Gabie has a hard time concentrating during prayers. To be fair, he’s a typical 8 year old and he has a hard time concentrating in general (with the notable exception of when he’s reading a Percy Jackson book and then he sits spellbound on the couch for so long I have to locate him and check his breathing because the house seems too quiet). But it’s a special kind of torture for Gabie to close his eyes, keep them closed, and DO NOTHING but listen to someone else pray. At the dinner table last night, Gabie dutifully folded his arms and, as I said the blessing, he slouched down in his chair and began slurping the juice out of the cup of fruit he had deliberately arranged at the edge of his plate within neck-stretching distance. After the prayer, I made him demonstrate proper Prayer Behavior for one minute before he could eat. Even worse, I forced him to squirm through a mini-lecture on how prayer is a holy act of talking to God and—using an analogy I hoped he'd appreciate—I suggested if a Greek hero had insulted Athena by slurping his food while talking to her, he’d be in big trouble.
Maybe I was a bit hard on Gabie. I mean who doesn’t find it hard to focus sometimes? Especially when we’re basically praying for the same things over and over with little variation? One prayer, to Gabie, is much like another, but this fruit cup in front of him…this is something entirely new, and syrupy and seriously in need of tasting.
Coming off the tails of a semester in which I had to multitask every moment to fit it all in, I’m finding new joy in focusing on one thing at a time. What a concept! Sometimes it’s hard to set aside distractions and think about only the task at hand (admits She of the iPod Addiction) but when I’m able to do it, I feel far more peaceful. I admire Zen philosophy for its emphasis on mindfulness. Everything we do, no matter how mundane or repetitive, deserves thought and care. As Zen master Dogen said, when you’re washing the rice, wash the rice.
Or maybe, since I don’t wash my rice, if you’re making the bread, make the bread. And maybe it's a joke trying to be totally single-minded with a Gabie by your side offering assistance and advice, but I made whole wheat bread this week for the first time in months and it was a true pleasure. I enjoyed the whole process especially the part where we ground the wheat and got to smell the warm, fine dust that rose from the drawer each time I pulled it open to peek at the little mounds of flour forming under the stone millwheels. Gabie helped me load everything into the mixer and flip the switch to knead it (I’d like to say we went all Zen and kneaded it by hand for several minutes, but sorry, the Bosch just makes it too easy). Gabie checked back every couple of minutes between chapters to ask “Is it dough yet?” And then we shaped five big loaves and Gabie made his own mini loaf, which still sits on the counter, two days later, in its pristine condition, wrapped in plastic, like an offering to the gods of bread and childhood, too beautiful and precious to be consumed.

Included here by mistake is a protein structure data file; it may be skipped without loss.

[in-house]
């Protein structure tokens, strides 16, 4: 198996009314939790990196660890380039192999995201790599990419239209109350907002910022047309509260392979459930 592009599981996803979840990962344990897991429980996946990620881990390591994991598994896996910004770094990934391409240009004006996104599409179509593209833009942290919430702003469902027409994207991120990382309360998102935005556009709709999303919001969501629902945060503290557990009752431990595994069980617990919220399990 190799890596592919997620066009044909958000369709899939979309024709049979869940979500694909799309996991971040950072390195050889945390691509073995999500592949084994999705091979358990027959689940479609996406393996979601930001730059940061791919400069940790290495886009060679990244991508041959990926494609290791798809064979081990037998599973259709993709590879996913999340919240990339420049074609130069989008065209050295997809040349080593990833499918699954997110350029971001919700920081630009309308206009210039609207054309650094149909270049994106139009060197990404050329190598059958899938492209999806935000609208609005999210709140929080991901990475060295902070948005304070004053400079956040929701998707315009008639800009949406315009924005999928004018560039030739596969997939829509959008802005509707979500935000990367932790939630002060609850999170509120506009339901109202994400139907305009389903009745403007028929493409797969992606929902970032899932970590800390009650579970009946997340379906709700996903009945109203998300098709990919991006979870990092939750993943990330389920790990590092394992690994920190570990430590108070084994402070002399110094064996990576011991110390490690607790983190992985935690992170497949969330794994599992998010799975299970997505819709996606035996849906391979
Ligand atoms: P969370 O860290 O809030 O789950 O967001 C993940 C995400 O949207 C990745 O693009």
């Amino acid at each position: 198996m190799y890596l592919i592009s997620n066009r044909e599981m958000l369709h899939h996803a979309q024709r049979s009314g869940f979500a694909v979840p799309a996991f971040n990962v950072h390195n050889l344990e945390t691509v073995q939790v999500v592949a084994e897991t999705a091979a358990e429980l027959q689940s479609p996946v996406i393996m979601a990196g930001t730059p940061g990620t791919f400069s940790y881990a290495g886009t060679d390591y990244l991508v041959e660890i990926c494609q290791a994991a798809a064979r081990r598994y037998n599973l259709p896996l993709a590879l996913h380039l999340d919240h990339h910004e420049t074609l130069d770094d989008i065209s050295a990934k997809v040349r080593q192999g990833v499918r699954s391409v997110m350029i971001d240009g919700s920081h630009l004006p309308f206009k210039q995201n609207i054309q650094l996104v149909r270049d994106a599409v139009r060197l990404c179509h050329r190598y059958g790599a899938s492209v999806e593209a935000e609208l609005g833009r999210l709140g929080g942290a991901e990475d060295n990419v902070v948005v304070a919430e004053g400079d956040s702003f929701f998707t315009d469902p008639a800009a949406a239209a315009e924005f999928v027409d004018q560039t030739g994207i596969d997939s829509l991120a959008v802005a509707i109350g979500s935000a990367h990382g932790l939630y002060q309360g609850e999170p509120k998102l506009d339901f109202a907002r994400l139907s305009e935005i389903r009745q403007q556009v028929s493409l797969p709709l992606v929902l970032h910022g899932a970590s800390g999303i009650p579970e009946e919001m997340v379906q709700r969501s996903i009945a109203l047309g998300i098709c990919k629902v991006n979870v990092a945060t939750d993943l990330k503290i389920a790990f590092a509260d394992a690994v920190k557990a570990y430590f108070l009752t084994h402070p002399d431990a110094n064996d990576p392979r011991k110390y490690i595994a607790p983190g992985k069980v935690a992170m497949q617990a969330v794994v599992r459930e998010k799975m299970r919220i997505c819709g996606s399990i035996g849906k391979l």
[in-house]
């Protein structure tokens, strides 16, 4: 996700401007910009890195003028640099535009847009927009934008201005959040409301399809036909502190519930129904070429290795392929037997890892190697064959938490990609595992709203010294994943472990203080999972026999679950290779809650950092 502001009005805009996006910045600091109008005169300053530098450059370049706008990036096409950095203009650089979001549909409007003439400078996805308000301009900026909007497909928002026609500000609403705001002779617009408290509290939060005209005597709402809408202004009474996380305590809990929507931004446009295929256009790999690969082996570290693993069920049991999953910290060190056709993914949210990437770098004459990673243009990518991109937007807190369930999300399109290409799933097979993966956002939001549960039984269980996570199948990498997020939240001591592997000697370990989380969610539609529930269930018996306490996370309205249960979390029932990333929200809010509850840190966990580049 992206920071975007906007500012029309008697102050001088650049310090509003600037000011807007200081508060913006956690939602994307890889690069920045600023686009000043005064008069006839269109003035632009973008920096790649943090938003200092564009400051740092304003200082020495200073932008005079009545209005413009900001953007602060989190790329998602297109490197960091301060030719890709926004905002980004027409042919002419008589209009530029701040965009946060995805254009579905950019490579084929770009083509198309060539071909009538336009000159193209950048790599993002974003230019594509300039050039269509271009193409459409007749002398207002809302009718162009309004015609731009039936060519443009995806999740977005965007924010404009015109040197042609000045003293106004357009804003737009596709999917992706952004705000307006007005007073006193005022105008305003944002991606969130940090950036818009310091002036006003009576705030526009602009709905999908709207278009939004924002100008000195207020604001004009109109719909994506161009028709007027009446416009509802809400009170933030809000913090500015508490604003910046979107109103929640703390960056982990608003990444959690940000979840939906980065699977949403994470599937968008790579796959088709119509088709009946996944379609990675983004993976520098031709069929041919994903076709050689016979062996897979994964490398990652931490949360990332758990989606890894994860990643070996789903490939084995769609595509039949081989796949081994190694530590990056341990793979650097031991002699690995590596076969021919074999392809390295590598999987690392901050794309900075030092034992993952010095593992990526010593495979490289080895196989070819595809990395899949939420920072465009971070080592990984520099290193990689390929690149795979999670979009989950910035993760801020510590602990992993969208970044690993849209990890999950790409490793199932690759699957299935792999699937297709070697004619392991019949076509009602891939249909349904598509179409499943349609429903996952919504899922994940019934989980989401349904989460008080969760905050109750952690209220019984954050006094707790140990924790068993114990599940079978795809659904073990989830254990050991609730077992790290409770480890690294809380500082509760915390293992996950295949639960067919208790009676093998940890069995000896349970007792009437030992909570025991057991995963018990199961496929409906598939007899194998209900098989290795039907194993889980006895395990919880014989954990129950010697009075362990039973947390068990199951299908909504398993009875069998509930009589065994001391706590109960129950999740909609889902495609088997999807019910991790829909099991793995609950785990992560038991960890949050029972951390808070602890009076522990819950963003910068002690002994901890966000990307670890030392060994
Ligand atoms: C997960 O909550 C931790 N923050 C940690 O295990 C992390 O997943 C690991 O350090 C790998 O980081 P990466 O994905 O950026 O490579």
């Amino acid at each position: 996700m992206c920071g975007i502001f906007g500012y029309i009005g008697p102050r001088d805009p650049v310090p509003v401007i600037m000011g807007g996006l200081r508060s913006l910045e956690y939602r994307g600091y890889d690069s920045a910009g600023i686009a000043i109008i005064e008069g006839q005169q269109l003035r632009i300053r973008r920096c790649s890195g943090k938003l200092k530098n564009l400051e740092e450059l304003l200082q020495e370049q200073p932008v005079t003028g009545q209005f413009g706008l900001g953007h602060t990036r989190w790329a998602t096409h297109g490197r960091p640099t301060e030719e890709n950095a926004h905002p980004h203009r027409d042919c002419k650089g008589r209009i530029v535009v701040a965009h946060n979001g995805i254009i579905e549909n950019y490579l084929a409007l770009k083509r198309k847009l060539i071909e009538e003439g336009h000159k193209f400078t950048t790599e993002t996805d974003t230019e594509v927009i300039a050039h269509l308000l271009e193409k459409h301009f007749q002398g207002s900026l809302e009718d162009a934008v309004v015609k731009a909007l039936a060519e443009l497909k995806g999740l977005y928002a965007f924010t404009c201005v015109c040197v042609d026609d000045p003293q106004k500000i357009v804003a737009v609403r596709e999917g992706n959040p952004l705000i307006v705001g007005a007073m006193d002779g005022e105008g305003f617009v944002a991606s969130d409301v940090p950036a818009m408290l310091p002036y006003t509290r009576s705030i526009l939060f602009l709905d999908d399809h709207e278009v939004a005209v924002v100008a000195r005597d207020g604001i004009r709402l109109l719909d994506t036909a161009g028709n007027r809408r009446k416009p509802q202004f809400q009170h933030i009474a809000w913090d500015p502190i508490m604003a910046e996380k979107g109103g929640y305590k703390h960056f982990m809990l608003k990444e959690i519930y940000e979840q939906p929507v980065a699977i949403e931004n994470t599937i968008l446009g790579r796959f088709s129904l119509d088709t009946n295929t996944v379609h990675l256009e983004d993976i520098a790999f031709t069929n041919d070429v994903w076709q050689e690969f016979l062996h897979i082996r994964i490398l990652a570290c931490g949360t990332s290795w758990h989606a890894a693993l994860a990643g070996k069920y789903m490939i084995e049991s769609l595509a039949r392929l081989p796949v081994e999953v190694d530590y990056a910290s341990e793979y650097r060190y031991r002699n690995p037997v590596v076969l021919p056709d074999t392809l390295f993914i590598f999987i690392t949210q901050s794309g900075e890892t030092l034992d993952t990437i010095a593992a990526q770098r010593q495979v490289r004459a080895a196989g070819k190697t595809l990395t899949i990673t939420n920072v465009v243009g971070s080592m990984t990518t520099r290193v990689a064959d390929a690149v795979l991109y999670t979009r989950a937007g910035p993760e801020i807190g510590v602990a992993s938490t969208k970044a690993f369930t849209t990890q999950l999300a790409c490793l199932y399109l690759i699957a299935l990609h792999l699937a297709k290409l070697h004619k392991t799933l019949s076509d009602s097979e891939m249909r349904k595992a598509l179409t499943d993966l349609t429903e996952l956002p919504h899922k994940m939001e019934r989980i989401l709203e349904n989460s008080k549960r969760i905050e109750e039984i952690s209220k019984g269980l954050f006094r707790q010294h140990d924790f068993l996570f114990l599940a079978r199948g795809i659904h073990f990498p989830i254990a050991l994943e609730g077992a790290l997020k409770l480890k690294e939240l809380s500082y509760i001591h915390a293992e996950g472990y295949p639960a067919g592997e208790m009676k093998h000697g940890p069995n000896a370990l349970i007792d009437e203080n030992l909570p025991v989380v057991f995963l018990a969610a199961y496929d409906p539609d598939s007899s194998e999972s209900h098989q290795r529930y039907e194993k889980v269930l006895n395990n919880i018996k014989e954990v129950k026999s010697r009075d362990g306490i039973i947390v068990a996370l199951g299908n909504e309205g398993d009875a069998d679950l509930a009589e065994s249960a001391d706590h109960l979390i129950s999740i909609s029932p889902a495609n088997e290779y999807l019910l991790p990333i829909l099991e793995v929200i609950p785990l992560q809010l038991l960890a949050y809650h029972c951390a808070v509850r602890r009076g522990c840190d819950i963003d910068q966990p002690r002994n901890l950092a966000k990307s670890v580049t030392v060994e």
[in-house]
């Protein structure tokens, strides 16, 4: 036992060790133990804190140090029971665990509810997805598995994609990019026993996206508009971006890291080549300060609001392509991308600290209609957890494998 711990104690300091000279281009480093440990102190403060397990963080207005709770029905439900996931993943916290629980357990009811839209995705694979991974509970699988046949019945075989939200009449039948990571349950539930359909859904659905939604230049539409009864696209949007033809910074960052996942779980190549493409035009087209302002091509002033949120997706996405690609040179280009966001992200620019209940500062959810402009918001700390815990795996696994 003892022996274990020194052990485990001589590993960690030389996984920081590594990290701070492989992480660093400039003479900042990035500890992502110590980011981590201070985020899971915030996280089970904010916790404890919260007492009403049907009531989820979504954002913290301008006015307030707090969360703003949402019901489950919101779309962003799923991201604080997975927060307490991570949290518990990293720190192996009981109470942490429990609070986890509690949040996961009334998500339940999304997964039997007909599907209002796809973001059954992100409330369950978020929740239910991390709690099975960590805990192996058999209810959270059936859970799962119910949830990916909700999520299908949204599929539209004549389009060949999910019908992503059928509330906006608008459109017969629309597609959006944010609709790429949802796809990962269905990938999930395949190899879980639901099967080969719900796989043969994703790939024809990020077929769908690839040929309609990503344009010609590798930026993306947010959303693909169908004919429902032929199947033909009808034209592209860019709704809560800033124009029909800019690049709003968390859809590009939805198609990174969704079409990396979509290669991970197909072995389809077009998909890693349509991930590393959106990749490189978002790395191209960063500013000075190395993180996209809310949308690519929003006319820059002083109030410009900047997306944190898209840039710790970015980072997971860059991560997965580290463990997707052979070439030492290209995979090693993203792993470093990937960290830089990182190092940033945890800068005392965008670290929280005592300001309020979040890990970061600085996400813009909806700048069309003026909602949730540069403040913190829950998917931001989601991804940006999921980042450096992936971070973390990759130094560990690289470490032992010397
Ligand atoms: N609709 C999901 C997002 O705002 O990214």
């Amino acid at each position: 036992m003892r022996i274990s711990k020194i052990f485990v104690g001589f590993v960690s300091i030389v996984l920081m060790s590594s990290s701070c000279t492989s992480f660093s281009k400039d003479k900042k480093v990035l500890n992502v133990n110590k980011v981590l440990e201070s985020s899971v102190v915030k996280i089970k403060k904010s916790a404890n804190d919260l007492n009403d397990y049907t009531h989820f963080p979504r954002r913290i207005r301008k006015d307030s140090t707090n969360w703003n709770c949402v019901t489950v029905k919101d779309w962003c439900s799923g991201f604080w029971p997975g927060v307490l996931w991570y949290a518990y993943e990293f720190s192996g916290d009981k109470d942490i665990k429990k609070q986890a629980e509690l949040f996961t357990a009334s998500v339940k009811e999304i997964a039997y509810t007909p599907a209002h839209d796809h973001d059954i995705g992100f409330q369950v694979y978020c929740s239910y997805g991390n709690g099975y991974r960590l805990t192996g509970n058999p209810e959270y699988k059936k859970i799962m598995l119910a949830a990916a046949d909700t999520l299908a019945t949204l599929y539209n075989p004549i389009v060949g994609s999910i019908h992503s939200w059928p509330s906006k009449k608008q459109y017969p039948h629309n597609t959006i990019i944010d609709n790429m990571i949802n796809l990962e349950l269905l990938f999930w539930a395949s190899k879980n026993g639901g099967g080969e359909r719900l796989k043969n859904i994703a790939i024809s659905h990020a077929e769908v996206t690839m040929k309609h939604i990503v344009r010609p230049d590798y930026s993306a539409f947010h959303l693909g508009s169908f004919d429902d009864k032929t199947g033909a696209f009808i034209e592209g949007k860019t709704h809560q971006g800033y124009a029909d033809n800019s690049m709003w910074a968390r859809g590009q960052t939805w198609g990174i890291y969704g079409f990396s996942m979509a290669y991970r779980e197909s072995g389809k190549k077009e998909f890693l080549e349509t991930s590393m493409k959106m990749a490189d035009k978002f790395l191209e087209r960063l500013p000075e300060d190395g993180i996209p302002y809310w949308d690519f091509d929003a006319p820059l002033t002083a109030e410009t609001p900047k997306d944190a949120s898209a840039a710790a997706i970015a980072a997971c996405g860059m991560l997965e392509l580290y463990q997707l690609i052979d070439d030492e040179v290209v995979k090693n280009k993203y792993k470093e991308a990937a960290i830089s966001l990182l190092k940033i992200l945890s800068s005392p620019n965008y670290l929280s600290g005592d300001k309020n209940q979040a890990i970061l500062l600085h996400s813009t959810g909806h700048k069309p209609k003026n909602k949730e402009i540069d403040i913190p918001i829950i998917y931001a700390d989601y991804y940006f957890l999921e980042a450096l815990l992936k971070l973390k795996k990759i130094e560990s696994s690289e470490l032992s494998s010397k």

I think my love-affair with art can at least partly be explained by its ability (its demand, really) to make me focus. A good painting forces my attention. It expands my experience by temporarily limiting my vision. (Jasper Johns’ famous paintings of targets take this point to an extreme) And what is art, anyway, if not a process of narrowing the scope of life in a way that asks us to look very carefully at a privileged moment, or a face, or a pattern? It’s not just painting that does this. Theater frames a couple of hours’ worth of cause and effect on a stage, well-lit, boxed-in and elevated for our consideration. Literature puts it all in a book that must be held close enough to the eyes to block out everything else happening on either side. I can relate to Gabie’s single-mindedness about his books because I grew up in a large, noisy household and I developed early the skill of tuning everything out with a good book. But paintings especially make me focus. And not to put too spiritual a point on it, I think the correlation between the evolution of framed altarpieces and framed canvases was no accident. Art museums are pseudo-sacred spaces. Don’t you think they’re even church-like sometimes? The quiet voices. The meditative staring. Lots of people with their arms folded.
I’m beginning to worry about my students and wonder how many of them are really capable of this kind of focus. I’m having more and more trouble with them playing with cell phones in class. I can swallow the fact that my lectures are not captivating enough to demand their full attention, but really, it’s not even me I want them to pay attention to. It’s Van Gogh and Vermeer and the ancient Greeks who carved the faces of their gods into marble. But some of my students just can’t do it. They can’t go a full hour without sending a text or checking their mail. It’s downright painful for them. How can I teach them about art when they’re only half-listening or half-looking? There’s almost nothing you can learn about art with half your mind. The artists who created the pieces we study put their whole souls into their work; they were notoriously fixated, even to the point of sacrificing their health and, in more than a few cases, their sanity. The least we owe them is a few minutes of our undivided attention. Maybe I need to make my classroom more Zen like. I’m seriously thinking about taking a bowl of rice the first day to wash in front of the classroom just to prove a point.
How does one wash rice anyway?